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Parkinson's: Signs can be seen 20 years before the outbreak

Parkinson's: Signs can be seen 20 years before the outbreak


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Breakthrough in the diagnosis of Parkinson's

Researchers at King’s College London have now announced that they have identified the earliest signs of Parkinson's that appear 15 to 20 years before the first symptoms of the disease appear.

The latest study by King’s College London found that the earliest signs of Parkinson's in the brain can be found 15 to 20 years before the first symptoms appear. The results of the study were published in the English language journal "Lancet Neurology".

Will the results help improve treatment?

When examining a small number of high-risk patients, disorders in the so-called serotonin system of the brain, which controls mood, sleep and movement, were found. The researchers report that this discovery could lead to new screening instruments and treatments for Parkinson's.

What is Parkinson's?

Parkinson's is a progressive neurological disorder. The main symptoms are, for example, tremors and depression, in addition, memory and sleep disorders often occur in the disease. Traditionally, the disease is thought to be related to dopamine, which is absent in the brain of people with Parkinson's. Although there is no cure yet, there are treatments to control symptoms. These mainly focus on restoring dopamine levels.

What role does serotonin play?

However, researchers at King’s College London are suggesting that changes in brain serotonin levels are paramount in Parkinson's and could serve as early warning signs. For the study, the brains of 14 people from remote villages in southern Greece and Italy were examined, all of which have rare mutations in the so-called SNCA gene, which makes it almost certain that those affected develop the disease. Half of this group had already been diagnosed with Parkinson's and the other half had no symptoms, making it ideal for studying the course of the disease.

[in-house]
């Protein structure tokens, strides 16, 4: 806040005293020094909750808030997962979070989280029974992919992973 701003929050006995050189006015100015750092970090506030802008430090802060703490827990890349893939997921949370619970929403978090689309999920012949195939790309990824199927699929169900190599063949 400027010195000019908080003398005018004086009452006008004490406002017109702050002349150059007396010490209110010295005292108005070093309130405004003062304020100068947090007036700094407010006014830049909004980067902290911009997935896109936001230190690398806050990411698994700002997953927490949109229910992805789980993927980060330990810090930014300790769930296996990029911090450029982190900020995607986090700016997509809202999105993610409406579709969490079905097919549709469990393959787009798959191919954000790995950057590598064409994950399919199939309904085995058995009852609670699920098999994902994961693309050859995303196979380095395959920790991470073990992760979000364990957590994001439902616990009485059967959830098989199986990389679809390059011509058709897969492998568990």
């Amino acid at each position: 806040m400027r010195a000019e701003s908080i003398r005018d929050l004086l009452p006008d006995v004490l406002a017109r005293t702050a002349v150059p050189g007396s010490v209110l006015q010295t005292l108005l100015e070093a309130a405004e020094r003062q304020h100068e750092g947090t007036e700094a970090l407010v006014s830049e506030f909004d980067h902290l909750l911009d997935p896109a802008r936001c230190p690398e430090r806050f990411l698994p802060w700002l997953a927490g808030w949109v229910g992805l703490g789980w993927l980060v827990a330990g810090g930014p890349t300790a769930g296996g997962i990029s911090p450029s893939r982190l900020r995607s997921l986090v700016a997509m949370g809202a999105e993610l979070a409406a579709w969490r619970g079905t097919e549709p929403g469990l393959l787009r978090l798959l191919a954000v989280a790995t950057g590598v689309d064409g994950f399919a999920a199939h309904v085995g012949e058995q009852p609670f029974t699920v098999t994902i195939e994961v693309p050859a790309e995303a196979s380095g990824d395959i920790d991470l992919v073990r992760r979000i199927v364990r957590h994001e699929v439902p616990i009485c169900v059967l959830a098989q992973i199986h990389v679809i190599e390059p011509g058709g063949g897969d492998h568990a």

By comparing the brain with another 65 patients with Parkinson's and 25 healthy volunteers, the researchers were able to identify early brain changes in patients aged 20 to 30 years. These were found in the serotonin system, a hormone that has many functions in the brain and affects, for example, mood, appetite, cognition, well-being and movement. The anomalies were identified long before the movement problems began and before the dopamine level changed, the study authors explain. The results suggest that early detection of changes in the serotonin system could allow new therapies to be developed to slow and ultimately prevent the progression of Parkinson's disease, the researchers add.

Were there any restrictions in the study?

The imaging method used in the study is highly specialized and its use is limited to a very small number of research centers. It cannot be used to diagnose patients or even evaluate novel treatments in large clinical trials.

More research is needed

The current research is a promising approach to detect Parkinson's disease at the earliest possible point in time. Further research is now required. However, if one succeeds in developing a tool to measure and monitor the development of Parkinson's, it could help many sufferers. (as)

Author and source information

This text corresponds to the requirements of the medical literature, medical guidelines and current studies and has been checked by medical doctors.

Swell:

  • Serotonergic pathology and disease burden in the premotor and motor phase of A53T α-synuclein parkinsonism: a cross-sectional study



Video: Introduction to 2019 UNMC Parkinsons Disease Conference u0026 Why Is It Difficult to Diagnose PD (November 2022).